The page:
Fungi Internet – Mycorrhizal Communication Infrastructure

Wouldn’t it be amazing if we did not have to build a cable network for The Internet but could just dock onto existing naturally grown ones?

There are dense mycorrhizal (fungi) networks in the forests that live in symbiosis with plants, receiving carbohydrates from photosynthesis and therefor providing the plants with nutrients from the soil.
But more importantly for this project: They provide a nutrient exchange system between the plants and communication channels that function by chemical and electric signalling.

Let´s compare systems on different scales and built on different matter that work with electrical and/or chemical signalling:
The first that come to mind are brains, thunderstorms, electricity networks like computers or world wide communication infrastructure.

While the weather with its electrical charge and discharge as well as brains and mycorrhizal networks exist naturally, we build our digital communication system from glass fibres and cooled server farms.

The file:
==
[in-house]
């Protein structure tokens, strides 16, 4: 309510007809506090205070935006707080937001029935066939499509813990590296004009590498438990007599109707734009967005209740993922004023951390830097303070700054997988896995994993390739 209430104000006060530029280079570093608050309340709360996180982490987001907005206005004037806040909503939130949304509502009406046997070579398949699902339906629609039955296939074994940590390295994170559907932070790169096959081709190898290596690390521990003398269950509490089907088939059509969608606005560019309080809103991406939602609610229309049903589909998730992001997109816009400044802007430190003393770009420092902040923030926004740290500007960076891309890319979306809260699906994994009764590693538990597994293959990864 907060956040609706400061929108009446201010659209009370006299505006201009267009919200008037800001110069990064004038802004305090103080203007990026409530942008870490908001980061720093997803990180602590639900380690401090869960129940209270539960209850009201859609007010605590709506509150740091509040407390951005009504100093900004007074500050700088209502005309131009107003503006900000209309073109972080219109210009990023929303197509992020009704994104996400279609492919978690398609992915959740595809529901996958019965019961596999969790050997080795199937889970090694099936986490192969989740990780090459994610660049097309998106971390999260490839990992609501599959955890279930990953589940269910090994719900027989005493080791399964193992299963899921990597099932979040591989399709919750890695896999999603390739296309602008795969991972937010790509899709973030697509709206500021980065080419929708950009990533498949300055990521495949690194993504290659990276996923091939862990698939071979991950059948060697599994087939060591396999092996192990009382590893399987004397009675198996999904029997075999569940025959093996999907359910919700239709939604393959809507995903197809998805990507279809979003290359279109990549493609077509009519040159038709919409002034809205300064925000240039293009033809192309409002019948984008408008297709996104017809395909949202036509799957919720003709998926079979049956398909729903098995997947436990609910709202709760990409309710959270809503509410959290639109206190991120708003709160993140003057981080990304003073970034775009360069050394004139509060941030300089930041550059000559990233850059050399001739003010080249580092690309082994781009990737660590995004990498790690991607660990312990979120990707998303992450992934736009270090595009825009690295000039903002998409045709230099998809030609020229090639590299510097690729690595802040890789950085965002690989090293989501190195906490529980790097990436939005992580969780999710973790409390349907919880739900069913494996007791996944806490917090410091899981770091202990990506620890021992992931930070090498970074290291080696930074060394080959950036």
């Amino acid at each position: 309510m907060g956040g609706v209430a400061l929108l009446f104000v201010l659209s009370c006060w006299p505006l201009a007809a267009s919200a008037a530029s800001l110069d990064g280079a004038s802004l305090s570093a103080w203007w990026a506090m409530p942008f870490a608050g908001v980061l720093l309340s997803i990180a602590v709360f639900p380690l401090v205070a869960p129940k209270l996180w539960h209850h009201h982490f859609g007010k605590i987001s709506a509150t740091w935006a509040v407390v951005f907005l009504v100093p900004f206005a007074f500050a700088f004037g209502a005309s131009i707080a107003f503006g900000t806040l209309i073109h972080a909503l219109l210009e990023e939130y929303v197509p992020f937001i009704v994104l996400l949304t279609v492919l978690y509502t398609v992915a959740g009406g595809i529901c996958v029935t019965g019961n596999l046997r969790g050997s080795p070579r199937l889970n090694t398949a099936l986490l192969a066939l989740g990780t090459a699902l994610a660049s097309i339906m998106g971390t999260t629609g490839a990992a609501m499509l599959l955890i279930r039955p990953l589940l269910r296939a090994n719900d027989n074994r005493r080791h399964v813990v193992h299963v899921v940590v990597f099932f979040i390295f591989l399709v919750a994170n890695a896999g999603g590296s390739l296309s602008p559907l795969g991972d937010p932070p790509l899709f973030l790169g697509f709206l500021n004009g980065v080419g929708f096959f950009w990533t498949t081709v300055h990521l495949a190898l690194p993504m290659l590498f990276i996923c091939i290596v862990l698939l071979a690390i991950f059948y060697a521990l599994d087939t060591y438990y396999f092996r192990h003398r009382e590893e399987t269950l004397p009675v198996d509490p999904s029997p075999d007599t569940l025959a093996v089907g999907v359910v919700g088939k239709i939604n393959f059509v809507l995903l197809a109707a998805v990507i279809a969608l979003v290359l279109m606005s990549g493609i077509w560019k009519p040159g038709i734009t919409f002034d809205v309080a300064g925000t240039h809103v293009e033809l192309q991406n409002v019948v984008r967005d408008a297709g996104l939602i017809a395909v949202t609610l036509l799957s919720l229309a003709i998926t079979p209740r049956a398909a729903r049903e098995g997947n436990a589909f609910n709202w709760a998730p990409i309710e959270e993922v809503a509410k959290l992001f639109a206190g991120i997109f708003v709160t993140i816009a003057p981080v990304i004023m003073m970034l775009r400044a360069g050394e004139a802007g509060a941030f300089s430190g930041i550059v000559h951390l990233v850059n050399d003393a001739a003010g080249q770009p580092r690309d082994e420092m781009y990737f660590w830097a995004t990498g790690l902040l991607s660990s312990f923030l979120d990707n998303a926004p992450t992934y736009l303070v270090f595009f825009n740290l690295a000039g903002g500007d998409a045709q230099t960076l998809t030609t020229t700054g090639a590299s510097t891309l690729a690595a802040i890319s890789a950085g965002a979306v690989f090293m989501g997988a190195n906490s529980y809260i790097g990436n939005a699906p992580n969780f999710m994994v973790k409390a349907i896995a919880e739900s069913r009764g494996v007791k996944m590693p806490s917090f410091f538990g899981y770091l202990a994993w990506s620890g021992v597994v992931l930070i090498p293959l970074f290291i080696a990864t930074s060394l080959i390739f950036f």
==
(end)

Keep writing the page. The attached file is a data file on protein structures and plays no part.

I want to propose the idea to benefit from and nurture existing fungal systems and try to send messages via these already existing paths, maybe invite the networks to grow close to human communities and create a data highway of nutrients and information.

This is a speculative storytelling project – very welcome to lead to scientific research and connect already existing studies to it, but most importantly I want to spin ideas.

Some questions to start with:

– which communication protocols are used in fungi networks and what is their message transfer speed?
– how does the symbiosis between fungi and plants work, how can it be abused?
– what does the fungal network need to flourish?
– simple (theoretical) experiments of sending a signal through a fungal network
– looking for benefits for the environment and the human need for a functioning communication infrastructure

The first story-telling and speculation session at PIFcamp will be on Monday, August 9th at 6pm.

Fungi Internet is a project by Rosi Grillmair.